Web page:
The maestro tells Andrew Stewart about his passion for Slavic culture – and Putin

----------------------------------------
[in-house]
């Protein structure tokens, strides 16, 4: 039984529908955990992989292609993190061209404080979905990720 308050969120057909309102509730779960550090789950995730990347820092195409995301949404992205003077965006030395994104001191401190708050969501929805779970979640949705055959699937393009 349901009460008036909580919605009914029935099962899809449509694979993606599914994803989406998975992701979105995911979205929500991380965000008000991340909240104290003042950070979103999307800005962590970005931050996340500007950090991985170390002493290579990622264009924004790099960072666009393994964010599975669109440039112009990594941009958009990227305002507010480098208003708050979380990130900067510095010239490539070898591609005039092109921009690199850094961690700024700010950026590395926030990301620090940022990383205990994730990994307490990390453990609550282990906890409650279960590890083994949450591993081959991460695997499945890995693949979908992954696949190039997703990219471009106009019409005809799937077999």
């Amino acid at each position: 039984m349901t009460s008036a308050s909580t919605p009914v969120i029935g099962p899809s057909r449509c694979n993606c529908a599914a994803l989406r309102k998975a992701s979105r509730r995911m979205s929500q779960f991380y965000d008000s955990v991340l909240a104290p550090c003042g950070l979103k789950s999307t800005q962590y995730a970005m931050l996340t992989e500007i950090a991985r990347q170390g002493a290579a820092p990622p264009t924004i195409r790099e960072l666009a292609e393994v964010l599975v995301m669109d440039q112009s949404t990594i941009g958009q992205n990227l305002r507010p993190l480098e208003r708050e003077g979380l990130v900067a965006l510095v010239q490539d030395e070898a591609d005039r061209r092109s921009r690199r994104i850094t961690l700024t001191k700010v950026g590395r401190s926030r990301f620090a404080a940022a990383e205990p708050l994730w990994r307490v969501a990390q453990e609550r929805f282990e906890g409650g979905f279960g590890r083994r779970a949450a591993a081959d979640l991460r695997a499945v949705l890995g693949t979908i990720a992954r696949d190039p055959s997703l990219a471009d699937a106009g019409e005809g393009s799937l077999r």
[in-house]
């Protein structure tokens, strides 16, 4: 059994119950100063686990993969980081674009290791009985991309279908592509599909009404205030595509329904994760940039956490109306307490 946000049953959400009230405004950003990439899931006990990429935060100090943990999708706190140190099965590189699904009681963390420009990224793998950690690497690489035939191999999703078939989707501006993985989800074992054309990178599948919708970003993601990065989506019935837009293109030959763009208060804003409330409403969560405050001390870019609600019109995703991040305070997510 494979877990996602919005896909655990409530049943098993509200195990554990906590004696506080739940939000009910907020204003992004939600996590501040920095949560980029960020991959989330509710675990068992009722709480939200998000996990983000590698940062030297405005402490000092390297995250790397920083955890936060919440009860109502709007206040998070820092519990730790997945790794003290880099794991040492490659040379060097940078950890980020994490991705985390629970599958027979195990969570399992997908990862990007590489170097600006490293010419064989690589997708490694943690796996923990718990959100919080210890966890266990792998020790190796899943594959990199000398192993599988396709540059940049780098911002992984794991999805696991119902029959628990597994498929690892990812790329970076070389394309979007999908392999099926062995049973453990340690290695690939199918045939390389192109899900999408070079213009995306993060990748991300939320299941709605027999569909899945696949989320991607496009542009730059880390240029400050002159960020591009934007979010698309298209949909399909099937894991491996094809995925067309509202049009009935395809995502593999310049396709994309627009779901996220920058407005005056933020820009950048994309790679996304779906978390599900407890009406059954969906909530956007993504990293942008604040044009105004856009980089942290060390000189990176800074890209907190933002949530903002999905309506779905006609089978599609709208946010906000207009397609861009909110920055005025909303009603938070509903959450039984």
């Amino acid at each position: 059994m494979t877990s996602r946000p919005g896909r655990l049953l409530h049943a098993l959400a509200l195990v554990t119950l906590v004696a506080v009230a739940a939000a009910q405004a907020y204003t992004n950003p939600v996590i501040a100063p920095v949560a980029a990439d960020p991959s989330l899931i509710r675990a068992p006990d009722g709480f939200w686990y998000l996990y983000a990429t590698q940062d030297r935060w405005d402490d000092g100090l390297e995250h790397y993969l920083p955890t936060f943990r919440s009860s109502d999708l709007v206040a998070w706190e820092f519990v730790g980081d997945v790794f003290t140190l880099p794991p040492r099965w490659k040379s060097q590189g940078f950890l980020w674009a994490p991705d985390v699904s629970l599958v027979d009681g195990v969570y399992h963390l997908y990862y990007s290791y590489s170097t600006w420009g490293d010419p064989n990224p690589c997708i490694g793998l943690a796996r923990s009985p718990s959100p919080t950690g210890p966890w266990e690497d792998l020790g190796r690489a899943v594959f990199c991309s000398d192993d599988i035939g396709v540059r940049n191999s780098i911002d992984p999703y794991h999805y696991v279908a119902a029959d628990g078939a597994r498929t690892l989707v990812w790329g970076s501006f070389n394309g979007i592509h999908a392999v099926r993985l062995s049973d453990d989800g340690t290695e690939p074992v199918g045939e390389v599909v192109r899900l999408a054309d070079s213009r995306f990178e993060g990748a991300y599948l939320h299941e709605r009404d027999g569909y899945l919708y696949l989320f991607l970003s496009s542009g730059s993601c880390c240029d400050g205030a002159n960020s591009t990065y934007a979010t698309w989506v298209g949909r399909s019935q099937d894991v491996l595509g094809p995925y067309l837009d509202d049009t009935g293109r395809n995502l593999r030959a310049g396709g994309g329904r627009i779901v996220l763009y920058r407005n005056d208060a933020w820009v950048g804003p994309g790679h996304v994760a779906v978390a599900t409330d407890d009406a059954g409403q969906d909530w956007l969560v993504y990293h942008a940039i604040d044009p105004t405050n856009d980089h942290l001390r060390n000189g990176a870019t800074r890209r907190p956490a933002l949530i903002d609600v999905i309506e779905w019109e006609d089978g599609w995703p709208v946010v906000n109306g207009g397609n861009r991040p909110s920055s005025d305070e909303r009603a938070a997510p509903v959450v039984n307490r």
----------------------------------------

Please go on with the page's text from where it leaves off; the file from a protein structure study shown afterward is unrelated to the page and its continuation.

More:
It takes less than a minute to rattle Valery Gergiev. He looks irritated while I mention the names of several younger Russian musicians whose careers are located firmly in the West, Vladimir Jurowski and Vasily Petrenko among them. The 59-year-old's roots are securely fixed in home soil, immersed in the affairs of St Petersburg's Mariinsky Theatre and its development as a standard bearer for the best of his country. The suggestion that Russia has no other world-class platforms for her finest classical musicians plays badly with Gergiev. "I think the West does not understand what is good about Russia," he responds. "The West is under the impression that because there are bad things in Russia, it is very bad altogether. I'm sorry to speak like this, but this is where the very big miscalculation occurs."